LANDOWNER LIABILITY – The Louisiana Supreme Court recently considered the extent of any duty owed by a landowner to protect others from the negligence of third parties. In Ponceti v. First Lake Properties, Inc., 2011-C-2711 (7/2/12), a young child suffered a leg injury after a teenager lost control of his bicycle while performing a “stunt.” The plaintiff alleged that the landowner should have prevented the riding of bicycles on the sidewalk in violation of a City Ordinance.
Under these facts, the Louisiana Supreme Court upheld summary judgment in favor of the apartment complex and utilized the “balancing test” from Posecai v. Wal-Mart Stores, Inc. to determine the threshold issue of duty. The Court found that no duty existed under the facts of the case because: 1) the general presumption is that no duty exists; and 2) the plaintiff could not show that the apartment owner possessed knowledge of similar occurrences in the past.
UNINSURED MOTORIST – The Louisiana Fourth Circuit Court of Appeal in Terrell v. Fontenot, 2011-CA-1472 (6/27/12) held that verbal instructions given to a legal representative to reject Uninsured Motorist coverage by a corporate officer were sufficient to grant this authority.
The Terrell court held that the term “legal representative” for purposes of the rejection of UM means any individual authorized on behalf of an entity to advise that UM coverage has been rejected. As a result, verbal instructions to reject UM given by the president of the company to a long-time employee were sufficient to demonstrate a proper rejection of UM.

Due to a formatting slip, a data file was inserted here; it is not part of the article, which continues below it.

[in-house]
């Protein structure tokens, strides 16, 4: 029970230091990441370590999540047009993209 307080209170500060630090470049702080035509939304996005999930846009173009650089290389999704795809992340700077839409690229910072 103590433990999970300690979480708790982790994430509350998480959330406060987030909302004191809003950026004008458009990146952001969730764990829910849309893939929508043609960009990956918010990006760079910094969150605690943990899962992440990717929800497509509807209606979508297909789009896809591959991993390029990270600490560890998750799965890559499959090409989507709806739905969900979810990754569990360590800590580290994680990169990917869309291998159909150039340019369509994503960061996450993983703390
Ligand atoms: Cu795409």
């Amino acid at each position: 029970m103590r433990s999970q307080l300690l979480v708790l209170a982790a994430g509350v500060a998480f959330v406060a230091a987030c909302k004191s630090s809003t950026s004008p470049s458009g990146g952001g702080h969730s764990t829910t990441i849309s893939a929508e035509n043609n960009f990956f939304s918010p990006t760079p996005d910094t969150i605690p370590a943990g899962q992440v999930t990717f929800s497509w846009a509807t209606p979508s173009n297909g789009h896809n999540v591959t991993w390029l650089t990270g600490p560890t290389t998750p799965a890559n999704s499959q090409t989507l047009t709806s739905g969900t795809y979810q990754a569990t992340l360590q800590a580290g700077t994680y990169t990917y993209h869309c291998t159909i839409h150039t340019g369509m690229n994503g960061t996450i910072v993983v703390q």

WORKER’S COMPENSATION – The Louisiana Fifth Circuit Court of Appeal ruled in Flach v Diebold, Inc.,12-CA-1 (7/31/12) that the doctrine of “estoppel” did not benefit an employee who alleged that the continued payment of wages after an accident “lulled” him into not filing a timely workers compensation claim.
The jurisprudence has recognized the impact of “estoppel” when an employee is lulled into a false sense of security by the employer and is induced to forgo the filing of the claim until the prescriptive period has expired. To utilize this estoppel defense, the claimant must show that the employer’s words, actions or inactions induced the claimant to withhold suit. While the employer in Flach paid the plaintiff for missed work, it also clarified that the payments were not compensation benefits and even discussed with the worker that the worker’s compensation carrier was refusing to pay. Therefore, the payments did not support the estoppel defense.